NEW YORK (Reuters) - Oil prices tumbled on Wednesday as financial markets slid amid concerns that Washington’s plans for import tariffs could spark a trade war, and after U.S. government data showed an increase in crude inventories and output.
Brent crude futures for May delivery fell $1.45 to settle at $64.34 a barrel, a 2.20 percent loss. Brent traded between $63.83 and $65.80 during the session.
West Texas Intermediate (WTI) crude futures for April delivery fell $1.45 to settle at $61.15 a barrel. It fell 2.3 percent on the day, its biggest daily percentage loss since Feb. 9, and traded between $60.58 and $62.58.
The resignation of Gary Cohn, economic adviser to U.S. President Donald Trump, who was seen as a bulwark against protectionist forces in the government, triggered a drop in Wall Street’s three main stock indexes and tempered investor risk appetite. Oil has recently moved in tandem with the equity market.
Cohn’s resignation came after he lost a fight over Trump’s plans for hefty steel and aluminum import tariffs.
Major powers, including the European Union and China, have said such tariffs could lead to retaliatory action and trigger a global trade war.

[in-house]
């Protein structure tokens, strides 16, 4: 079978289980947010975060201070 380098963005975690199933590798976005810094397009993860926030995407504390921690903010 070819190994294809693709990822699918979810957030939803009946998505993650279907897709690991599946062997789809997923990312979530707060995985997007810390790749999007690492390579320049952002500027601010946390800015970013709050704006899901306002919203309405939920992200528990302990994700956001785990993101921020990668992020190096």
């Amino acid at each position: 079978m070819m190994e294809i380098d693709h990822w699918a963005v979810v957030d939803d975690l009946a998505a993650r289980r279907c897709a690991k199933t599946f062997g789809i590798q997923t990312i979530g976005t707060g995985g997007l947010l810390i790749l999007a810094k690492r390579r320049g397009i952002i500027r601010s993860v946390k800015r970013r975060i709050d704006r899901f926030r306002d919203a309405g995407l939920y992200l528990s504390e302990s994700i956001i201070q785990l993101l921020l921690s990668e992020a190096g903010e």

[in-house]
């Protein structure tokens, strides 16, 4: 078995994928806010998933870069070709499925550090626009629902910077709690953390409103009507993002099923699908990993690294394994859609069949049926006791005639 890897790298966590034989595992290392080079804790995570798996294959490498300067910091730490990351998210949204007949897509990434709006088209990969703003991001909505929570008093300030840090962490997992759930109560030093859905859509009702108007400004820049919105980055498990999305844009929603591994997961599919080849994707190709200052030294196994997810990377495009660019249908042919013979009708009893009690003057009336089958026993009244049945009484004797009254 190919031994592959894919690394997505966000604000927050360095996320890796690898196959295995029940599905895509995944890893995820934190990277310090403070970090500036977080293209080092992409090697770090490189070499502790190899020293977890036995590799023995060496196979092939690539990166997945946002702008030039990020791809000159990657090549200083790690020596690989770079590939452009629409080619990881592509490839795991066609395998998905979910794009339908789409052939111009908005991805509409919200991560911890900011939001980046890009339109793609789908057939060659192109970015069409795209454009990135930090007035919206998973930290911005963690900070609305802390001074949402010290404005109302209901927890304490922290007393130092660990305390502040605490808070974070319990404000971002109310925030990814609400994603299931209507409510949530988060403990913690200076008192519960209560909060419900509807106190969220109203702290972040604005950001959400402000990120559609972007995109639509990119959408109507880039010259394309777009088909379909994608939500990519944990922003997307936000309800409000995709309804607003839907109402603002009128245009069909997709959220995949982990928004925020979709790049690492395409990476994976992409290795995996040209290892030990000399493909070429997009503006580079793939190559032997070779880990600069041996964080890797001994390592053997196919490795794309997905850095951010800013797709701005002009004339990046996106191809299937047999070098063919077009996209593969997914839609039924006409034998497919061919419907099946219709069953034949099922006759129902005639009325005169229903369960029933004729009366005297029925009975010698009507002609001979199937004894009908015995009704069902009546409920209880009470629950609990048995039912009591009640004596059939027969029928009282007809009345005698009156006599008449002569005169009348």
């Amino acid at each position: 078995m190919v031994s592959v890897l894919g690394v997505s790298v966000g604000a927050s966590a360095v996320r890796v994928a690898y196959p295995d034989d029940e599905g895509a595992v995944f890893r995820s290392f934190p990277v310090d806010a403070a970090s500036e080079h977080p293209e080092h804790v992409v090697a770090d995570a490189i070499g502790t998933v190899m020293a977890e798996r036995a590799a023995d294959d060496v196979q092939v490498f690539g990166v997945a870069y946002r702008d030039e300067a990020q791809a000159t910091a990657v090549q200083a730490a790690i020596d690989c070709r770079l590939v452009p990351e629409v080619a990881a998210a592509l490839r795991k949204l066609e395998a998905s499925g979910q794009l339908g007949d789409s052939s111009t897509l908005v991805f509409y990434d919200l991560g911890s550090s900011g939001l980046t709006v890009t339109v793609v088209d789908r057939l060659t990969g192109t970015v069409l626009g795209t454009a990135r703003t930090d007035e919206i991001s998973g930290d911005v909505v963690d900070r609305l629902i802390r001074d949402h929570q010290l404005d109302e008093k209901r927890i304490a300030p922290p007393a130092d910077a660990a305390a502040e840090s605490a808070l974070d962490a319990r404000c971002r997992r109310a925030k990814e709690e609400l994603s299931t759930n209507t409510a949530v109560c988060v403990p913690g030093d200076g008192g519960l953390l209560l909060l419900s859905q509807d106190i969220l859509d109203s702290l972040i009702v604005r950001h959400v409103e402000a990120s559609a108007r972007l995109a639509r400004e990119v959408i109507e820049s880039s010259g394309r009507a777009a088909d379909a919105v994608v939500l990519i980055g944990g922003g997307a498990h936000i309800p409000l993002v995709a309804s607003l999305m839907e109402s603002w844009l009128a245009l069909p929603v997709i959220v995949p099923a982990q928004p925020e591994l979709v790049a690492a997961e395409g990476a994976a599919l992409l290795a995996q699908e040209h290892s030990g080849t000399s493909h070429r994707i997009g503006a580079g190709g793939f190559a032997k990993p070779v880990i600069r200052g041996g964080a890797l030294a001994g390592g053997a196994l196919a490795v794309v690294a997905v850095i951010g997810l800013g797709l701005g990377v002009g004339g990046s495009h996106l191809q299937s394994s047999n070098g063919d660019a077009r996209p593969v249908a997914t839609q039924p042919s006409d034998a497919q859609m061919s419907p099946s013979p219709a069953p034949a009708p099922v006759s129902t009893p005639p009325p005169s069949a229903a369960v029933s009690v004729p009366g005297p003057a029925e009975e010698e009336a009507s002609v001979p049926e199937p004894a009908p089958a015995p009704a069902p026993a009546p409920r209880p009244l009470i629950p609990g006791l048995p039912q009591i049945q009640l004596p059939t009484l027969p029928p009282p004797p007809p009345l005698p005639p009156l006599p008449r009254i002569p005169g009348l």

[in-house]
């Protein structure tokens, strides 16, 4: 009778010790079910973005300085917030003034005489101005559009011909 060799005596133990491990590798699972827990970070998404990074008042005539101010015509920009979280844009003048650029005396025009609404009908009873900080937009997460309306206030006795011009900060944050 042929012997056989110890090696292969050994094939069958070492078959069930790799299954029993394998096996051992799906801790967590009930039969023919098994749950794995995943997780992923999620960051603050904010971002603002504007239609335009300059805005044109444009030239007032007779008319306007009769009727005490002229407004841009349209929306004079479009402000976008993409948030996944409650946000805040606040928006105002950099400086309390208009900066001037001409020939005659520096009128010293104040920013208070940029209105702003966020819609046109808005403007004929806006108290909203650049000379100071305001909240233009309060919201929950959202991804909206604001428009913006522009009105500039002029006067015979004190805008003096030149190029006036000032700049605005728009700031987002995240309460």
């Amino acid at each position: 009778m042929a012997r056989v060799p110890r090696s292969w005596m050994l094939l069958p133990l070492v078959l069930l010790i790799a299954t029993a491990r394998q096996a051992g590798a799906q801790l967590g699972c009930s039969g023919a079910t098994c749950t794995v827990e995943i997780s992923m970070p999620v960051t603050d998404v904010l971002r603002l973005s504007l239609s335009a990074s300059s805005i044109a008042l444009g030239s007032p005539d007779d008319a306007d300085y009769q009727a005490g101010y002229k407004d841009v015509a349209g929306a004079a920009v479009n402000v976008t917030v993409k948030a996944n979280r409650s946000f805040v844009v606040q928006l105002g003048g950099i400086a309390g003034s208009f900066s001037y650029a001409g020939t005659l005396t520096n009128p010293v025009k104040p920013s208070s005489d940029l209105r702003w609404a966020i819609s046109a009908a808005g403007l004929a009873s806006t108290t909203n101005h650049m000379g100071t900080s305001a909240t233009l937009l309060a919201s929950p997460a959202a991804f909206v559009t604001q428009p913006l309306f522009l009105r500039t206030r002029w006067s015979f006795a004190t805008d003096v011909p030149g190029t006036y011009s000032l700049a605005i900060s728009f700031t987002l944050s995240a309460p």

“The generalized market anxiety over what could end up being a global trade war is dragging everything down,” said John Kilduff, partner at investment manager Again Capital in New York. “It does not bode well for future economic growth and increased energy demand.”
A further increase in U.S. output also weighed on prices. Weekly data from the U.S. Department of Energy showed weekly U.S. crude production hit a record high last week of almost 10.4 million barrels per day (bpd).
“We had the rig count flatten out a bit and start to rise again this year from the oil perspective, so you’re going to continue to see oil production in the U.S. be fairly strong for an extended period of time here,” said Rob Thummel, portfolio manager at energy investment manager Tortoise Capital in Leawood, Kansas.
The EIA said on Tuesday it expects U.S. crude output in the fourth quarter of 2018 to reach an average of 11.17 million bpd, up from the previous forecast a month ago of 11.04 million bpd.
This would make it a bigger producer than Russia, now ranked No. 1. Last year, the United States surpassed Saudi Arabia, the biggest producer in the Organization of the Petroleum Exporting Countries.
Prices briefly pared losses on Wednesday after data from the Energy Information Administration said U.S. crude inventories rose by 2.4 million barrels in the last week, compared with analysts’ expectations for an increase of 2.7 million barrels.
Crude stocks at the Cushing, Oklahoma, delivery hub fell by 605,000 barrels, EIA said, the 11th straight week of declines.
While oil stocks typically rise this time of year as refineries frequently close for maintenance, sustained increases in U.S. crude inventories has weighed on sentiment.
Additional reporting by Amanda Cooper in London and Henning Gloystein in Singapore; Editing by Susan Thomas and Chizu Nomiyama